Using the balance sheet approach in financial stability surveillance: Analyzing the Israeli economy's resilience to exchange rate risk
AbstractThis paper presents a framework for analyzing an economy's resilience to exchange rate risk using the balance sheet approach (BSA), which is gaining prominence worldwide in the surveillance of financial stability. The framework is applied to Israel's economy, by using an unique and extensive dataset: a combination of new national balance sheet data and foreign currency balance sheet data. The analysis using the BSA shows that Israel's economy was highly vulnerable to a depreciation of the shekel in 1997, but from then until 2005 it became more resilient. The improvement was due mainly to the lowering of the business sector's high level of exposure to depreciation and its greater financial strength. This, together with higher capital adequacy in the banking system, made the latter more resilient to indirect damage that could be caused by depreciation. The analysis shows further that despite the heavy exposure of the economy as a whole and most sectors within it to appreciation of the shekel at the end of 2005, the economy was quite resilient to such appreciation, as the private sector and the banks suffered little direct or indirect damage through it. The analysis stresses the central, but not exclusive, role played by the banks' resilience in the economy's financial stability, and thus also favors the continuation of the process of reducing the banks' dominance in financing the business sector, so that their indirect exposure to financial risks will fall. The findings yielded by the BSA are highly significant, because an analysis using the traditional approach leads to very different results, viz., that in 1997 the economy was not vulnerable to changes in the exchange rate, and that in 2005 it was highly vulnerable to shekel appreciation. The conclusions in the paper support the use of the balance sheet approach as an important instrument in surveillance of financial stability, the formulation of other similar frameworks for analyzing financial risks, and the provision of more detailed data in the national balance sheet that would enable a deeper analysis of overall economic risks and the risks in the major sectors.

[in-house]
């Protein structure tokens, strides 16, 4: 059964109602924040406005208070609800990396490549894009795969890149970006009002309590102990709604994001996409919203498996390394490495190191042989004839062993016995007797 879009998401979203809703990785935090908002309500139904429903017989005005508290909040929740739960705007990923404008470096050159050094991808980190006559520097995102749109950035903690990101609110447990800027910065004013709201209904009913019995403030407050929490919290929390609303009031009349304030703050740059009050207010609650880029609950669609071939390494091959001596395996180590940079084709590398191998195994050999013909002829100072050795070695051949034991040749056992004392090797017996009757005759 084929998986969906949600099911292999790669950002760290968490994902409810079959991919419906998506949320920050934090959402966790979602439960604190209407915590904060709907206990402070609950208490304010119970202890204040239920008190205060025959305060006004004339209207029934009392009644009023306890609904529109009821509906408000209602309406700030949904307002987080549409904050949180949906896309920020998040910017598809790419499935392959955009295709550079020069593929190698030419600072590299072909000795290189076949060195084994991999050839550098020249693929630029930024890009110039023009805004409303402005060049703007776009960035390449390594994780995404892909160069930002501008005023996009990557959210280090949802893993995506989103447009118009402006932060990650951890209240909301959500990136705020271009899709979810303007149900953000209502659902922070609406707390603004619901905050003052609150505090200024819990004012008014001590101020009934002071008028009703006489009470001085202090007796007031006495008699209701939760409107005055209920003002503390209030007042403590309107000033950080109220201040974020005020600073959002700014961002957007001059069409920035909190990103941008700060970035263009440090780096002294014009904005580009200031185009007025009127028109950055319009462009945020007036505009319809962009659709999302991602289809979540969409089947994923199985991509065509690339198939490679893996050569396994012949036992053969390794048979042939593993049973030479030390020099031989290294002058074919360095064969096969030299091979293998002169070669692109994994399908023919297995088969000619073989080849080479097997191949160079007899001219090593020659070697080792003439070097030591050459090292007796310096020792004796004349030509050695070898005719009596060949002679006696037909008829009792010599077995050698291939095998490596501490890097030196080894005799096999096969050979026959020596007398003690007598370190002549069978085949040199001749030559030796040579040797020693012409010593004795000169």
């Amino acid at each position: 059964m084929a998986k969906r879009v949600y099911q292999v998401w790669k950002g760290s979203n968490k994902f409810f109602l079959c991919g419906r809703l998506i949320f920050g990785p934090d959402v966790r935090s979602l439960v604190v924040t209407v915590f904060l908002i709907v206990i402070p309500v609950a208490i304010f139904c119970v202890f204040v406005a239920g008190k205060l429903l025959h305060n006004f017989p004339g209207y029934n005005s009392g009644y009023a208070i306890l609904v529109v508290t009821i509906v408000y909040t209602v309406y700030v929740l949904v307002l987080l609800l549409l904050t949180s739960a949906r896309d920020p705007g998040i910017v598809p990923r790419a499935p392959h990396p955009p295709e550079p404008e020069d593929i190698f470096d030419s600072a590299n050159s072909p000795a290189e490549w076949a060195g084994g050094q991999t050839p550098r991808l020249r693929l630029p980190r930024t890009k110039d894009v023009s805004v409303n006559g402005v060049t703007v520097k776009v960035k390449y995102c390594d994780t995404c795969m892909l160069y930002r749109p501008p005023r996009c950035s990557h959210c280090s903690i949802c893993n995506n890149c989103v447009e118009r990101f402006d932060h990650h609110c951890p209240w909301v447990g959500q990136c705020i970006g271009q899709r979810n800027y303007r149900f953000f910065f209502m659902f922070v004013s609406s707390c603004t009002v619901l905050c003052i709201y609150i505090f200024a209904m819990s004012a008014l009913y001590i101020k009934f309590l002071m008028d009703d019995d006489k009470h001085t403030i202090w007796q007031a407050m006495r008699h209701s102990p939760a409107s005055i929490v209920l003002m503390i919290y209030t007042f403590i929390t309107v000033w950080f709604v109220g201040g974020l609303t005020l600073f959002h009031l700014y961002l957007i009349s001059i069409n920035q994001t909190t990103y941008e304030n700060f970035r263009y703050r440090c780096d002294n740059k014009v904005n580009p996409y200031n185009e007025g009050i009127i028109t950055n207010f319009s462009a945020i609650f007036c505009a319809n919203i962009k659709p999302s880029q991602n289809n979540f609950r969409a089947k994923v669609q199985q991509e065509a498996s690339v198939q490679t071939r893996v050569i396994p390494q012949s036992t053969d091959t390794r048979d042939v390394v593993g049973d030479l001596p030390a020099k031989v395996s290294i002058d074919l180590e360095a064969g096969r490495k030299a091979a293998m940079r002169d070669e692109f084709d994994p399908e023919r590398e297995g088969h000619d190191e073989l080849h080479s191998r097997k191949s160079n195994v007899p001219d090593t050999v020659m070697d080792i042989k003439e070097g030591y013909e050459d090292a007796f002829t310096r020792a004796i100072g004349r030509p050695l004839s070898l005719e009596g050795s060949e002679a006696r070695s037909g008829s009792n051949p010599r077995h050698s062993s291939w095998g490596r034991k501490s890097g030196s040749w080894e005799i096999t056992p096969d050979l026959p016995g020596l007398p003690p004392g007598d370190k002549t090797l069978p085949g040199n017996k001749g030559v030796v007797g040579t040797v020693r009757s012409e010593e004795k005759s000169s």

Download InfoIf you experience problems downloading a file, check if you have the proper application to view it first. In case of further problems read the IDEAS help page. Note that these files are not on the IDEAS site. Please be patient as the files may be large.
As the access to this document is restricted, you may want to look for a different version under "Related research" (further below) or search for a different version of it.
Bibliographic InfoArticle provided by Elsevier in its journal Journal of Financial Stability.
Volume (Year): 6 (2010)
Issue (Month): 2 (June)
Contact details of provider:
Web page: http://www.elsevier.com/locate/jfstabil
Balance sheet approach Exchange rate risk;
You can help add them by filling out this form.
reading list or among the top items on IDEAS.Access and download statisticsgeneral information about how to correct material in RePEc.
For technical questions regarding this item, or to correct its authors, title, abstract, bibliographic or download information, contact: (Zhang, Lei).
If you have authored this item and are not yet registered with RePEc, we encourage you to do it here. This allows to link your profile to this item. It also allows you to accept potential citations to this item that we are uncertain about.
If references are entirely missing, you can add them using this form.
If the full references list an item that is present in RePEc, but the system did not link to it, you can help with this form.
If you know of missing items citing this one, you can help us creating those links by adding the relevant references in the same way as above, for each refering item. If you are a registered author of this item, you may also want to check the "citations" tab in your profile, as there may be some citations waiting for confirmation.
Please note that corrections may take a couple of weeks to filter through the various RePEc services.